There’s nothing worse than a Smart Alec movie buff.
Of course we all did. A cheesy blockbuster picked apart for its perceived flaws. Poke holes in sloppy plot logic. Suggested a different ending that would have made so much more sense.
The fact of the matter is that we are often not as smart as we think we are. Movies are often simply more interested in telling a story than in insuring against pedants.
Sometimes even common complaints are downright silly. people look titanic, for example, and ask why Leonardo DiCaprio didn’t just jump out the door next to Kate Winslet at the end. That’s enough to yell, “That’s not how buoyancy works!”
But sometimes plot holes are so outrageous that you just can’t let go of them. These are the ones that really stick in your mind and make you search for any plausible explanation.
Some of the best movies ever made still contained a few confusing plot holes Citizen Kane to Back to the Future. No matter what defenses people conjure up, there’s always a nagging feeling that never quite goes away.
Here are 15 of the biggest plot holes in popular movies…
The Shawshank Redemption
Frank Darabont’s prison drama includes a famous twist, revealing that wrongly incarcerated Andy Dufresne (Tim Robbins) secretly tunneled out of Shawshank Prison and hid his escape route with a poster of Rita Hayworth. But how did he manage to reattach the bottom of the poster after leaving it?
The Karate Kid
In the final act of the 1980s classic The Karate Kid, Daniel LaRusso (Ralph Macchio) defeats his rival Johnny Lawrence (Billy Zabka) with a sensational kick to the head. However, it was determined early in the fight that tournament rules did not allow punches to the head – which meant LaRusso had to be disqualified. It’s a plot hole that was made fun of in the recent sequel series, Cobra Kai.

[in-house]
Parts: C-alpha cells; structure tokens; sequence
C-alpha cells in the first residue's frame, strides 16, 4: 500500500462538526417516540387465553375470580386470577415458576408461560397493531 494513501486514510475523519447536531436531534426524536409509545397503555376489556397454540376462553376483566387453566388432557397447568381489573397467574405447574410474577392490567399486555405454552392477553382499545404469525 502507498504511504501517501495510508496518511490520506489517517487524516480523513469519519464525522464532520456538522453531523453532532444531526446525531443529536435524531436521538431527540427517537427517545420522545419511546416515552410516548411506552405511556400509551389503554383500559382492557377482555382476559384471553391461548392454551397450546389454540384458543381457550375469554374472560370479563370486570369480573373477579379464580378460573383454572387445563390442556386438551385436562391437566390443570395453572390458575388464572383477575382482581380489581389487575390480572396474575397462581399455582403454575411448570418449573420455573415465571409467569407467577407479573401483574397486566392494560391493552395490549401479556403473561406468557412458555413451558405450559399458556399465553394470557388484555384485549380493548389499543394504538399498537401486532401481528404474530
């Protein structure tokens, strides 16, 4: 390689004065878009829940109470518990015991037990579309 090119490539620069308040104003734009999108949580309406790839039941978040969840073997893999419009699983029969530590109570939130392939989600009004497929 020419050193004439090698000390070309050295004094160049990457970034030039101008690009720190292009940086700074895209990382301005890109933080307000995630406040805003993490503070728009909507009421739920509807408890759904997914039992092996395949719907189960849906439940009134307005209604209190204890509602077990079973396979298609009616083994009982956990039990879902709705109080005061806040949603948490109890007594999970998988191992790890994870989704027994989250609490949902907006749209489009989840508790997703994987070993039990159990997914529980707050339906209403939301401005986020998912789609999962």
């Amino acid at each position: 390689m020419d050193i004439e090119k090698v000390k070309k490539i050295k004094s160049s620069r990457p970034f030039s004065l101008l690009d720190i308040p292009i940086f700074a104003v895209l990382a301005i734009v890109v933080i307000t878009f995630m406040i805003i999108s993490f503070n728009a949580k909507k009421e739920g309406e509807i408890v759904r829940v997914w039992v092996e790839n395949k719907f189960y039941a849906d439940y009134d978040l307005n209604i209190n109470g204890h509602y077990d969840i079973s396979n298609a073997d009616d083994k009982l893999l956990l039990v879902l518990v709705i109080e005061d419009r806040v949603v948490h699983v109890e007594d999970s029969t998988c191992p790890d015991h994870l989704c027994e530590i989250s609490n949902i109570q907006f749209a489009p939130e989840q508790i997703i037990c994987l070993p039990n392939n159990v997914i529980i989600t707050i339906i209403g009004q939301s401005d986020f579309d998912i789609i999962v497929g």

Much of the first toy story revolves around Buzz Lightyear’s (Tim Allen) refusal to accept that he is actually a child’s toy. However, if that were the case, why would he play dead when a human entered the room? It’s a plot hole that has been questioned by fans for years, and no explanation is ever entirely satisfactory.
90’s sci-fi blockbuster Armageddon contained a plot hole so blatant that it was ridiculed by Ben Affleck in the film’s own DVD commentary: With Earth in grave danger, Nasa decides to train a cadre of drillers to be astronauts, a lengthy, expensive one (and in fact unworkable). ) process, rather than just training existing astronauts to operate the drill. “I asked [director Michael Bay] why it was easier to train oil drillers to be astronauts than it was to train astronauts to be oil drillers,” Affleck said of the comment. “He told me to shut up, so that was the end of that conversation.”
Back to the Future
Poking holes in Robert Zemeckis’ timeless time-travel quiff perhaps goes against the film’s goofy spirit. But it’s hard to get over one lingering sophistry: why shouldn’t Marty McFly’s parents notice that their son looked just like the weird and charismatic teenager who once set them up? Even if you accept that decades have passed since they last saw his face, it’s a stretch to think they wouldn’t notice the uncanny resemblances.
Lord of the Rings: The Return of the King
Toward the end of Peter Jackson’s nearly 10-hour fantasy trilogy, an almighty deus ex machina arrives when the forces of good are saved by the arrival of the Great Eagles. But the scene left many viewers wondering: Why couldn’t the Eagles just take everyone to Mordor? The apparent plot hole has sparked endless debates among Middle-earth fanatics, with counter-arguments delving deep into Eagle lore to refute its merits. But the fact remains that for the average viewer, this was a mind-bogglingly simple solution that everyone on screen ignored.
Also a film as immortally great as Citizen Kane has its flaws – and the iconic opening scene is one of them. When Charles Foster Kane dies alone in his bedroom, he utters the enigmatic word: “Rosebud”. The word becomes a riddle that newspapermen try to decipher. The only problem? No one was around to hear him say that.